Daisuke Matsuzaka has gotten to the root of all of his shoulder woes this season: The Boston Red Sox…or so he indicated recently in an article for a Japanese newspaper.
In the story, Matsuzaka suggested that his effectiveness and health are being negatively impacted by the training techniques of the team. He blamed his current predicament on an inability by the club to account for the needs of Japanese pitchers, and suggested that he was ready to take a stand in an effort to return to the practices that he followed before coming to Major League Baseball.
The Red Sox consistently have cited the World Baseball Classic as the chief culprit for the pitcher’s struggles and subsequent time on the sidelines. Matsuzaka, however, blames his season on the throwing program and training techniques that the Sox outlined for him once he came to the U.S.
“If I’m forced to continue to train in this environment, I may no longer be able to pitch like I did in Japan,” Matsuzaka is quoted as saying in the article, which was written by Taeko Yoshii. “The only reason why I managed to win games during the first and second years (in the U.S.) was because I used the savings of the shoulder I built up in Japan. Since I came to the Major Leagues, I couldn’t train in my own way, so now I’ve lost all those savings.”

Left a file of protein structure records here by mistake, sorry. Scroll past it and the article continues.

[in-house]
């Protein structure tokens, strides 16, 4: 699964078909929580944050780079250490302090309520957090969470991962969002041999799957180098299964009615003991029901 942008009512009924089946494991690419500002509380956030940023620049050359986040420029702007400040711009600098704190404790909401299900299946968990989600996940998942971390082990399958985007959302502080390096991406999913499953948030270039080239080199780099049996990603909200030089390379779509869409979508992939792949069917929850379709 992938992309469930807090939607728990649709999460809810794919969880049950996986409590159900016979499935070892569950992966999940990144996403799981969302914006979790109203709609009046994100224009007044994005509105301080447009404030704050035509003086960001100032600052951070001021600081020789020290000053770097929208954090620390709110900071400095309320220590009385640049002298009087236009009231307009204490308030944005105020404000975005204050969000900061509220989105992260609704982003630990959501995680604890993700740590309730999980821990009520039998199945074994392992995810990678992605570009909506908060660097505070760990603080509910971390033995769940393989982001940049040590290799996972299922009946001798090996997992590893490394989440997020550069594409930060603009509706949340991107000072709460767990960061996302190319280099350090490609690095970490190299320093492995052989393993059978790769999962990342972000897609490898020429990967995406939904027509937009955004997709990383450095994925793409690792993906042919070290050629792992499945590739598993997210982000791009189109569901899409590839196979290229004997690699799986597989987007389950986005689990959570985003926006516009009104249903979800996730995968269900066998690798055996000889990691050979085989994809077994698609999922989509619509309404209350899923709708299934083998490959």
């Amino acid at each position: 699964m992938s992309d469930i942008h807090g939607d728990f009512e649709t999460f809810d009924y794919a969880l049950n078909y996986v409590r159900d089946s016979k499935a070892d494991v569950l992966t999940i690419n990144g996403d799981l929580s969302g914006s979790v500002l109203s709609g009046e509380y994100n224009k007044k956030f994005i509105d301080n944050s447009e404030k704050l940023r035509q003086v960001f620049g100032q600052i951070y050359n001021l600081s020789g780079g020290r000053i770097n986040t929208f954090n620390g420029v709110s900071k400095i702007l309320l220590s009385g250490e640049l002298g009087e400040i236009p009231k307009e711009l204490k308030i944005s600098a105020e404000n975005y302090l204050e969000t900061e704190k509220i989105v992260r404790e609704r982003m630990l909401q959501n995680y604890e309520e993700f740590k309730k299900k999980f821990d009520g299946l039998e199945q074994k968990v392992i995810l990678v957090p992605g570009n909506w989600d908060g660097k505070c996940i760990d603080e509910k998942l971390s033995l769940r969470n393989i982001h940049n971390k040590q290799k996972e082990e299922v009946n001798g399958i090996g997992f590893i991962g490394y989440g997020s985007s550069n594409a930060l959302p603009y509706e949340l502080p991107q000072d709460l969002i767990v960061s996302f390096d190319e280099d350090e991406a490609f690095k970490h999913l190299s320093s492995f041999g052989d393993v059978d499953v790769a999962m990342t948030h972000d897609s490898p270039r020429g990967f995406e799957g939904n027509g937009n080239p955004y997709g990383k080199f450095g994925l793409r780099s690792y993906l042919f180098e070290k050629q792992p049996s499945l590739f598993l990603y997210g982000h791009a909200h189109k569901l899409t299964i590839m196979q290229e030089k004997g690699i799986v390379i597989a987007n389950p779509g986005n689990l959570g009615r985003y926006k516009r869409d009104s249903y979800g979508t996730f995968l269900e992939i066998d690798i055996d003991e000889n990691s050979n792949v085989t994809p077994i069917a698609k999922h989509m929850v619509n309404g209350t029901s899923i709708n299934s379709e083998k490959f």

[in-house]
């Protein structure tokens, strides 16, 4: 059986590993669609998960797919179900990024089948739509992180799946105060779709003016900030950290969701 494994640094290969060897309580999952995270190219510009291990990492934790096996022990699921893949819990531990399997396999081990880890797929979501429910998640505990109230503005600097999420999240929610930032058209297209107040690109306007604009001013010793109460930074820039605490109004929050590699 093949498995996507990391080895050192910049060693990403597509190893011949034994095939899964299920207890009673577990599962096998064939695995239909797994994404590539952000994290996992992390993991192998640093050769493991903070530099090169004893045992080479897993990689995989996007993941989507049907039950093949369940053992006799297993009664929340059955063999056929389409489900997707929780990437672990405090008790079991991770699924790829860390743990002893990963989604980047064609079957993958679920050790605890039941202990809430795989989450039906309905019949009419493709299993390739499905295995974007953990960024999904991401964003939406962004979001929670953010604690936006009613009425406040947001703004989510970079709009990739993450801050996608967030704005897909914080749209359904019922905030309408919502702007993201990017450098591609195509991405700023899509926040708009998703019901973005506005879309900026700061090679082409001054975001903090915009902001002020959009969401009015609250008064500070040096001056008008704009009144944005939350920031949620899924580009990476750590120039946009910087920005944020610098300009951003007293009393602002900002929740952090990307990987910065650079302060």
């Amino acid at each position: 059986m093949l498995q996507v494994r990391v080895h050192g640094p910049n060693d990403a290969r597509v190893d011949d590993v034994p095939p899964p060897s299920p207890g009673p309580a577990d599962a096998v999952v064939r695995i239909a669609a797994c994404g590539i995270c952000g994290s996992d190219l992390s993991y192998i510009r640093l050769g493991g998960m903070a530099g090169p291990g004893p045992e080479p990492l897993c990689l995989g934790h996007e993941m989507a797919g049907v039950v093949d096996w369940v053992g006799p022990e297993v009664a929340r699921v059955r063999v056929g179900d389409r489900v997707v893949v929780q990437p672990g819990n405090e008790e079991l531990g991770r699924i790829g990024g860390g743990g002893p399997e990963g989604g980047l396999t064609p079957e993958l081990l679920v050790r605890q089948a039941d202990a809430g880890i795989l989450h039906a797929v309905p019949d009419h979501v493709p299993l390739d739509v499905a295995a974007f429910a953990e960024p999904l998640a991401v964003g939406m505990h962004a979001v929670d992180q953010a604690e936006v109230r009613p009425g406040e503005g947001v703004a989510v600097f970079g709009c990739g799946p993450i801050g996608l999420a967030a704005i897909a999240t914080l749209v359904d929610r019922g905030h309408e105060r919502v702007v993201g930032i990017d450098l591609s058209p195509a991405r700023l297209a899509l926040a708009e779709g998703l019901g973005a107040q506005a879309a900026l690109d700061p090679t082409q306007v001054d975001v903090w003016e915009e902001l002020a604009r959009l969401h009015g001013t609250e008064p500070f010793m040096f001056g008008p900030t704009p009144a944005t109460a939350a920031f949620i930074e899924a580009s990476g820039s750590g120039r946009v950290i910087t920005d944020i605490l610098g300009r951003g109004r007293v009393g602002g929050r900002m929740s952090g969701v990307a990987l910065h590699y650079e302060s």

Nonetheless, Matsuzaka indicated that he may be less inclined to listen going forward. The pitcher cited the history of Japanese starters whose careers have endured steep declines (Hideo Nomo and Kaz Ishii come to mind) — often accompanied by injuries — after just a couple of years of effectiveness in the U.S. (It is, however, worth noting that Nomo rebounded from that decline to enjoy renewed success later in his career.) Because of such examples, Matsuzaka said that he is emboldened about the need to return to the training techniques with which he grew up.
Point: The Red Sox shelled out quite a lot of dough to bring Dice-K over from Japan and make him a major league pitcher. So if they want him eating blueberry Pop Tarts while hopping on one foot all while watching reruns of “I Love Lucy,” then that’s exactly what Dice-K should do. Boston is essentially Matsuzaka’s boss, so he needs to meet them half way and work something out. And I think it was a little childish of him to run off to a Japanese newspaper bitching and crying about the Red Sox training procedures when he’s making that much money.
Counterpoint: Players know their bodies more than teams do, so if Dice-K thinks that eating the cinnamon Pop Tarts while hopping on both feet all while watching reruns of “Alf” make for a better training program, then Boston should step aside and let him do what’s comfortable for him. After all, if the Sox don’t want him to wind up like Hideki Irabu, then it would behoove them to allow Matsuzaka to perform the methods that made him so successful in Japan and the first couple years in the U.S.
I don’t think either argument is wrong, but one thing is for sure: the Red Sox have a problem here. Dice-K has been filthy atrocious this season and can’t stay healthy. If he starts closing his eyes and plugging his ears while stomping around his bedroom whenever Boston tries to reason with him, then the club will have an even bigger problem than Dice-K’s bloated ERA.